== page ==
the first 311 residues of PLD. Data are expressed as the mean ? S.E.M.
(n ? 3).
Direct Modulation of Phospholipase D Activity by G??
PLD. Although PKC, monomeric G proteins, and PIP2are
well known activators, less is known about the negative
regulation of PLD activity. Because PLD is known to be
involved in a myriad of processes from tumor formation to
exocytosis to membrane remodeling, activation of PLD is
likely to be tightly regulated. Increases in PLD1 expression
and activity were demonstrated in colorectal tumors, com-
pared with normal adjacent tissues, and the same study
identified PLD1 as a downstream effector of oncogenic Ras
transformation (Buchanan et al., 2005).
We found that G?? inhibits PLD activation, and reconsti-
tution assays suggest the inhibition is mediated by the N-
terminal region of PLD. The N terminus of PLD contains
PX/PH domains, which contain palmitoylation sites that,
along with these domains, are important for membrane as-
sociation (Ktistakis et al., 2003). This region is also critical
for interaction with G??, as shown by our direct binding
data. A number of G?? effectors contain PH domains, such as
protein kinase D (Jamora et al., 1999), PLC? (Wang et al.,
2000), and GRK proteins (Carman et al., 2000), to name a
few. PH domains may serve to localize G?? to effector pro-
teins and position distinct sites on G?? for interactions with
other regions on effector molecules to regulate their activity.
A recent study demonstrates that the amino terminal coiled-
coil region of G?? mediates inhibitory contacts with PLC?
catalytic domains, whereas the switch II binding regions on
G?? mediate stimulatory contacts with distinct regions on
PLC? (Chen et al., 2004; Bonacci et al., 2005). Likewise, the
N terminus of PLD may bind G?? and position it for inhibi-
tory interaction with residues important for the catalytic
activity of PLD on a distinct surface of G??. Mutational
studies of residues on G?? mediating the interaction with
PLD will shed light on the molecular determinants of this
interaction. Such studies have revealed that the residues on
G?? mediating effector interactions vary, with some overlap
between effectors (Ford et al., 1998). It will therefore be of
interest to determine which effector proteins can compete
with PLD for binding to G??, or whether simultaneous bind-
ing can occur, resulting in a scaffold of interacting proteins.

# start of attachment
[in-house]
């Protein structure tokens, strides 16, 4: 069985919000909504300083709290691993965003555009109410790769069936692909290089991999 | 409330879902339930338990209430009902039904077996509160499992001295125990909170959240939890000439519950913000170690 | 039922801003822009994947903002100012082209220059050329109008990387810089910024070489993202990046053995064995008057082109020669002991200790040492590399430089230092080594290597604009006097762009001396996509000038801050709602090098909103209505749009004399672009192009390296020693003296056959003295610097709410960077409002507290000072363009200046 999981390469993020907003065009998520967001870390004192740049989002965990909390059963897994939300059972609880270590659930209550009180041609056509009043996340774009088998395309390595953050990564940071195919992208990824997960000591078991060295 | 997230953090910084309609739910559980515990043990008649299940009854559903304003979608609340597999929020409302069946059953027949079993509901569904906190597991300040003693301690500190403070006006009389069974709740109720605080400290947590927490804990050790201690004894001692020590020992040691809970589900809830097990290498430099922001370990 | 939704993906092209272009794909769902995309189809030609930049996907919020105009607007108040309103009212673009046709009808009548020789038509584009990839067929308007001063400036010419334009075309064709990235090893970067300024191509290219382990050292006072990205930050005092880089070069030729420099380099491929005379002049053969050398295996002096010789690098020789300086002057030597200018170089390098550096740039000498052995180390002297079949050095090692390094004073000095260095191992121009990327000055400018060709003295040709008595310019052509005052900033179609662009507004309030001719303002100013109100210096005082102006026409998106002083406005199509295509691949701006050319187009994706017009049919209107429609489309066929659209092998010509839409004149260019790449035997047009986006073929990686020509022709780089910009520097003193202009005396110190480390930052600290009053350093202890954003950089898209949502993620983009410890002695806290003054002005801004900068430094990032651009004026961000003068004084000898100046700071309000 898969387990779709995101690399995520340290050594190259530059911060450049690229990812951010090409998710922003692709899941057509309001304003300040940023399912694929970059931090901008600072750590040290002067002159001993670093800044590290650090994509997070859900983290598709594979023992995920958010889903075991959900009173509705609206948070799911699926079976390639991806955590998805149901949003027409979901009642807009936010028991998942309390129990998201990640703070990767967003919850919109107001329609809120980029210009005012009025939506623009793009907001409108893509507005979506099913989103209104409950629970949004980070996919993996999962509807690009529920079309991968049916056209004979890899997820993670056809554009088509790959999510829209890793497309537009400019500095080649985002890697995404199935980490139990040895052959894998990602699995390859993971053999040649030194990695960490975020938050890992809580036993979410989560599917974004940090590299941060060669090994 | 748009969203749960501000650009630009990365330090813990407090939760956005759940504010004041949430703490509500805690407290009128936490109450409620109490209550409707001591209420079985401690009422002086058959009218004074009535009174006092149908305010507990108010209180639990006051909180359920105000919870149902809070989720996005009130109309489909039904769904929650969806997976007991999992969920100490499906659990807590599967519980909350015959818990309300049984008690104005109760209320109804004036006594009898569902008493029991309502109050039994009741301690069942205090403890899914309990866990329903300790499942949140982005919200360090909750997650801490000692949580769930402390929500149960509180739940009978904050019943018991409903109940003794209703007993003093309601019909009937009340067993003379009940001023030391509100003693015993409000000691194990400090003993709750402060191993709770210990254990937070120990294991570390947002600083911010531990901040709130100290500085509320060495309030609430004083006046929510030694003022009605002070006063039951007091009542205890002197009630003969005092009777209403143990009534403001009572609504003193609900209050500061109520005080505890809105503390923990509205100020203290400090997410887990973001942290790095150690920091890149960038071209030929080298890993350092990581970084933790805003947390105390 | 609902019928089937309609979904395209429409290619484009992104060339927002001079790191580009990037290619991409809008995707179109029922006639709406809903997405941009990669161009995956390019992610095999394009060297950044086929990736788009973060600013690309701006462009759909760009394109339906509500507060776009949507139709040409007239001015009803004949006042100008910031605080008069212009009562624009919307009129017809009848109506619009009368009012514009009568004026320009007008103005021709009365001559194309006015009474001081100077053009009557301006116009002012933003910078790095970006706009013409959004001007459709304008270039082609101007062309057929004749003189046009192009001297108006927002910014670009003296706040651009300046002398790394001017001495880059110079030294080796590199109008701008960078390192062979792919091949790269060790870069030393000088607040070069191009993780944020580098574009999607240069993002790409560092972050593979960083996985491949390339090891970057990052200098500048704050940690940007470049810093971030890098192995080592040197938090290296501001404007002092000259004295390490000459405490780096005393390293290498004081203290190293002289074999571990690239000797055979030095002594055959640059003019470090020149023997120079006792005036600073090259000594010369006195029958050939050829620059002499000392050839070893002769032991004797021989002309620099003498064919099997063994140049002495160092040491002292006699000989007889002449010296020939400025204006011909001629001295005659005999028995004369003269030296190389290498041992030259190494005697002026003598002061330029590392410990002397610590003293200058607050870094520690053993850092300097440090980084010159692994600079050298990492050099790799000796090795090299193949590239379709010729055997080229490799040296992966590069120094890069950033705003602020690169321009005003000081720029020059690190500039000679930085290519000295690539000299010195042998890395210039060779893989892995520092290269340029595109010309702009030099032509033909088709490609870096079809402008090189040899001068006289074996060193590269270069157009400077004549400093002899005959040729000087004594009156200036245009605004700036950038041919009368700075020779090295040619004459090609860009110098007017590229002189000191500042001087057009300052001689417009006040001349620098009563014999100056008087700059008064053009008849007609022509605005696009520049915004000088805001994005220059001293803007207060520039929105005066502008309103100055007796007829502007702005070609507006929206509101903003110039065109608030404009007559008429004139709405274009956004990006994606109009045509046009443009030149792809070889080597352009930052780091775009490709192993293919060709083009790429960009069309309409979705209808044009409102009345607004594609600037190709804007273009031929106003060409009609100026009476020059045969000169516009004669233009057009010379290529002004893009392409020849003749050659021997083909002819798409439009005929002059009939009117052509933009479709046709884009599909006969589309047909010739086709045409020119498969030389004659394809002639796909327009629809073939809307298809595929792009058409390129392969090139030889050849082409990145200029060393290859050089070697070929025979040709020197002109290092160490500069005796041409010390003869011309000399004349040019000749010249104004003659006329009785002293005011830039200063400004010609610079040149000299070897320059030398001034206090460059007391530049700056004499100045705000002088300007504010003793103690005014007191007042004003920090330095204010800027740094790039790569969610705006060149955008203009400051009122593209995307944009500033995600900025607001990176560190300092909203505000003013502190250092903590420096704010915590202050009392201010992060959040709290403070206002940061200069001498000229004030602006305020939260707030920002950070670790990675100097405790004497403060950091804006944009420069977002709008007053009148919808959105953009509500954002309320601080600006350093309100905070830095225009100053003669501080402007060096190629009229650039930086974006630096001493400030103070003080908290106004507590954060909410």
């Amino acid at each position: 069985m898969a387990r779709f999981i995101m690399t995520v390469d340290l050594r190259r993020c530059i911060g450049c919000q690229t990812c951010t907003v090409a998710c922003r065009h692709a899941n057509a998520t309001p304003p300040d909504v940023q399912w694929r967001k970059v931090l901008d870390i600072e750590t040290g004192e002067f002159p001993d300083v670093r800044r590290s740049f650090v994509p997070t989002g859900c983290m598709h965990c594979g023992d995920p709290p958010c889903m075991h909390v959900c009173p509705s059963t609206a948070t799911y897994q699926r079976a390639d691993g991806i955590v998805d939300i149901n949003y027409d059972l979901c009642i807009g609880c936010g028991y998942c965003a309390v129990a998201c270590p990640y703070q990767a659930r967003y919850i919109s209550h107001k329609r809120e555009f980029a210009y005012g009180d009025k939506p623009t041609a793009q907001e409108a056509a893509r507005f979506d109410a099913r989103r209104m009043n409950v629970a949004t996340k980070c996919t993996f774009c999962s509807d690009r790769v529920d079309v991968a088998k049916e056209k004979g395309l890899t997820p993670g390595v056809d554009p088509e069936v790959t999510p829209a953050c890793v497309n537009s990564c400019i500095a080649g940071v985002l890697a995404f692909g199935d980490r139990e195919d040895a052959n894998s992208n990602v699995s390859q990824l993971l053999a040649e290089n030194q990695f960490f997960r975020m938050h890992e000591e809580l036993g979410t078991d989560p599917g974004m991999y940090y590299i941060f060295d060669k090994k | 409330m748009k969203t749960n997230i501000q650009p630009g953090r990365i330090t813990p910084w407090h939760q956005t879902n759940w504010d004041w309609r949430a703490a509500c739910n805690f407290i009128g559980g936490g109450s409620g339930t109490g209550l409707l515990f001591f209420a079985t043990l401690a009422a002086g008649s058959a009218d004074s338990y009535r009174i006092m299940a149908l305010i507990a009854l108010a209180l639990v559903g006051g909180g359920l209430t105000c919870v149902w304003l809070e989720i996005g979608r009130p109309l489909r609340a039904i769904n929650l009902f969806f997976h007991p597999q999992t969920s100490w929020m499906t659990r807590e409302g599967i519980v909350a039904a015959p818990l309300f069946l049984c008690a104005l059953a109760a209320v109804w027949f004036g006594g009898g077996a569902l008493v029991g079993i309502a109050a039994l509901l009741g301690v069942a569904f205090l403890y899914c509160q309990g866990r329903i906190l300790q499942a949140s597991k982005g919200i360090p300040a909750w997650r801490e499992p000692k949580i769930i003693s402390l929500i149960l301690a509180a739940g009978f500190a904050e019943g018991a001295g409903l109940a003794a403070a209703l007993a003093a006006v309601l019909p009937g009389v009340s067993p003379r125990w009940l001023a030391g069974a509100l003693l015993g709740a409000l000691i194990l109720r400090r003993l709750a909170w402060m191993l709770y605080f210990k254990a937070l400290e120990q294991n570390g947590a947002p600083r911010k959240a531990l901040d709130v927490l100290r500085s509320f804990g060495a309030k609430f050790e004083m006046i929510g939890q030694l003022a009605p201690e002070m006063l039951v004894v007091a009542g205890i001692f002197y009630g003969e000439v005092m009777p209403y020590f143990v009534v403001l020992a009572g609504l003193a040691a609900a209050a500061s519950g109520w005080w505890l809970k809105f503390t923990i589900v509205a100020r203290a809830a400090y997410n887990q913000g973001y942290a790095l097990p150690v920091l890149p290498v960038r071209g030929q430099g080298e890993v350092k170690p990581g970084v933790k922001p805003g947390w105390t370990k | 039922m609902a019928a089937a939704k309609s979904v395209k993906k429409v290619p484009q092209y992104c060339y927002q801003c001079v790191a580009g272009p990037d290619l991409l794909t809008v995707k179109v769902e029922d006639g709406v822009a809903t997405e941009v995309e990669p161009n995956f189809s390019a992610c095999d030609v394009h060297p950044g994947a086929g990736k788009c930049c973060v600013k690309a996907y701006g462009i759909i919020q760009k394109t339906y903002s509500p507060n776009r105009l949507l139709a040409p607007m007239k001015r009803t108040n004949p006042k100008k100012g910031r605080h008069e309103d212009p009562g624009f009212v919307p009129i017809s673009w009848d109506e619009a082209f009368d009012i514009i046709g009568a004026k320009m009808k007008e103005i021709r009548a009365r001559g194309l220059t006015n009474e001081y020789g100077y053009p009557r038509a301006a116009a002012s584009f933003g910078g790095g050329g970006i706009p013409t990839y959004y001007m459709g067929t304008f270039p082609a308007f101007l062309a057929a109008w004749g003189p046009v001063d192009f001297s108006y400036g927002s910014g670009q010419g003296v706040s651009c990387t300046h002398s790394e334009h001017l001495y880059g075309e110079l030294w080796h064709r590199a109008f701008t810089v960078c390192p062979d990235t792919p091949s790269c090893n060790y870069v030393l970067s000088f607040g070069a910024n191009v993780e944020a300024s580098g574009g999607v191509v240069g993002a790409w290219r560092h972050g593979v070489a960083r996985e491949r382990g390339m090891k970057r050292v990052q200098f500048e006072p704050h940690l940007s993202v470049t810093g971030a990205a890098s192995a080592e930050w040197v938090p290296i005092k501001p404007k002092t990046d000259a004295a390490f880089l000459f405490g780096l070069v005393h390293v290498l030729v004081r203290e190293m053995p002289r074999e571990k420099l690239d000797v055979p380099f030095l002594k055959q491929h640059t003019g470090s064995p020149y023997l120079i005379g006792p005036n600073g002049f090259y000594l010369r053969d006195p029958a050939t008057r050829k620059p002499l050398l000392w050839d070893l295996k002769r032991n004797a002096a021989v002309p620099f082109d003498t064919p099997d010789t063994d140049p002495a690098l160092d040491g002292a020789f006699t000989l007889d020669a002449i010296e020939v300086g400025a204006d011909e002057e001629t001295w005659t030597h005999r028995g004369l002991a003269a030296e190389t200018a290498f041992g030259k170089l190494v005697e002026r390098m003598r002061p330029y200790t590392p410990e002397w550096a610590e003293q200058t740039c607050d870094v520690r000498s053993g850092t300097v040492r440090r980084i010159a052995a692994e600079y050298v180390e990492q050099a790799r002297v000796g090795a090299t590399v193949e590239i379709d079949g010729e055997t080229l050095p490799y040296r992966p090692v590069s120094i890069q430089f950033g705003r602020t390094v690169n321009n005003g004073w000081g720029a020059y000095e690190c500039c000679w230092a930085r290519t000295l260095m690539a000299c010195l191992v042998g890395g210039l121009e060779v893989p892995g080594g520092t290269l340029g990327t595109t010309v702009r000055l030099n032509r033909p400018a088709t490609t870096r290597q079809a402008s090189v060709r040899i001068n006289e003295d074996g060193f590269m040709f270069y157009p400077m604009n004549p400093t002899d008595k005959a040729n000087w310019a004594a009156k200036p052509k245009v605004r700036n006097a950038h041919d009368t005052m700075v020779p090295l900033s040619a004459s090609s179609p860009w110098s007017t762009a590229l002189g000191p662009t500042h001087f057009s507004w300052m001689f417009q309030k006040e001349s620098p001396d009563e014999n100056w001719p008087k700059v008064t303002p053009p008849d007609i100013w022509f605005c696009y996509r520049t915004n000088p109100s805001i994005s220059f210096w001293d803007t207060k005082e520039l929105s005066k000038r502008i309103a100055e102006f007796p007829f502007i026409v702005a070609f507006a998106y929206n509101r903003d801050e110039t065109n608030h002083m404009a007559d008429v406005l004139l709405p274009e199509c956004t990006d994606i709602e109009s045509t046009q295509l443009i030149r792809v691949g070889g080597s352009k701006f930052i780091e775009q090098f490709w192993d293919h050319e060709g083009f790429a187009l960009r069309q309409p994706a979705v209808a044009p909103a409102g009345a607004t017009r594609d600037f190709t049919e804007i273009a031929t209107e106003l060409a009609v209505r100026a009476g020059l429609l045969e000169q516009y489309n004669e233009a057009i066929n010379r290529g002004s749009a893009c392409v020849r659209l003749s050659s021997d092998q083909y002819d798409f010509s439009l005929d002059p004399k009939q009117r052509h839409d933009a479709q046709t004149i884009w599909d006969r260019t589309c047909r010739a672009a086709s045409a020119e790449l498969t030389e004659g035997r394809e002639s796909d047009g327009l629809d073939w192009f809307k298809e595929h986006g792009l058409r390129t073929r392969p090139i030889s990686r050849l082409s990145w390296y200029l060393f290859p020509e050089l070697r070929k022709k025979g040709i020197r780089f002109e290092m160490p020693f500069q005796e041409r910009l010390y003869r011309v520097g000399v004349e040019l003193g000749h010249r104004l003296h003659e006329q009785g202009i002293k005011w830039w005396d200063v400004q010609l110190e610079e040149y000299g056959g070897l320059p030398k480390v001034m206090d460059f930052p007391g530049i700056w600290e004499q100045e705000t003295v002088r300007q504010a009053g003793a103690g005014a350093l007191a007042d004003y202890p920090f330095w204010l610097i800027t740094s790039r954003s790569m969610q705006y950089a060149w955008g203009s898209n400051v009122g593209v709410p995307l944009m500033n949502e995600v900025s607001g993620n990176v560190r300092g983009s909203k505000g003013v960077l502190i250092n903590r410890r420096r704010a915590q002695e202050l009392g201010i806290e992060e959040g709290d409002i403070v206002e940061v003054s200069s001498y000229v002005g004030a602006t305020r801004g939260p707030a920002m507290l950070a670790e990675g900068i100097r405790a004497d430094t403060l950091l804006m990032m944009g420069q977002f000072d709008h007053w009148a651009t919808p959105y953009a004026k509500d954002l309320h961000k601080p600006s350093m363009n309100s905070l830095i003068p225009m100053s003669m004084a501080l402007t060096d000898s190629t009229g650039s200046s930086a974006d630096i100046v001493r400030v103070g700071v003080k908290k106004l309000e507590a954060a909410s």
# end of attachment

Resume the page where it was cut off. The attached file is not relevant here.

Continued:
The structure of GRK2 in complex with G?1?2(Lodowski et
al., 2003) suggests a signaling scaffold of receptor, GRK2,
and G?? (and G? proteins, which may interact with RGS
domains of GRK2). These interactions lead to fast, efficient
signal termination by localizing players involved in signal
down-regulation into one complex. In this case, G?1?2binds
the PH domain of GRK2, which enhances receptor phosphor-
ylation and assists in orienting the complex toward the mem-
brane and membrane bound effectors.
Because almost all agonists that activate PLD also stimu-
late phosphatidylinositol hydrolysis, and because G?? has
been shown to mediate activation of PLC? isoforms leading
to PKC stimulation, a potent activator of PLD, we used
purified proteins to demonstrate the direct effect of G?? on
PLD. Findings from these in vitro studies are consistent with
our results in MDA-MB-231 cells, which express both PLD1
and PLD2. Overexpression of G?1?2reduces PLD activity in
these cells, suggesting G?? modulates PLD signaling in vivo.
Although the effect seems modest in this cell line, even small
changes in the enzymatic activity of PLD may result in large
downstream effects, as a result of signal amplification, re-
quiring tight regulation of the enzymatic activity of PLD. The
role of G?? may be to fine-tune PLD signaling and maintain
membrane homeostasis under a variety of conditions. G??
may also play a greater modulatory role in other cell types
and under conditions that remain to be tested.
Previous studies by other groups have also suggested some
interaction between PLD and G??. In myometrial homoge-
nates containing PLD, Arf, and heterotrimeric G proteins,
reduction in PLD activity was measured upon treatment
with the heterotrimeric G protein activator AlF4
Fig. 6. Inhibition of PLD activity in vivo. MDA-MB-231 cells were tran-
siently transfected with plasmid DNA encoding either empty vector (con-
trol) or cotransfected with plasmid DNA encoding G?1and G?2. A, trans-
fected MDA-MB-231 cells were analyzed by Western blotting as described
under Materials and Methods. G?1?1protein, 1 ?g, is shown as standard
in lane 3. B and C, PLD activity in transfected cells was measured by the
transphosphatidylation of radiolabeled endogenous substrate to form
phosphatidylbutanol, measured by scintillation counting. Results are the
mean (? S.E.M.) for two separate experiments performed in triplicate.
Asterisk denotes values significantly lower than control. Student’s t test
was used to determine significant differences (two-tailed: ?, p ? 0.02; ???,
p ? 0.001). B, transfected cells were assayed for basal PLD activity over
a 1-h period in the presence of primary butanol. C, PLD activity in
transfected cells measured after a 15-min stimulation by either 1 ?M
PMA or 5 ?M LPA in the presence of primary butanol, compared with
vector control (average 0.15% of total).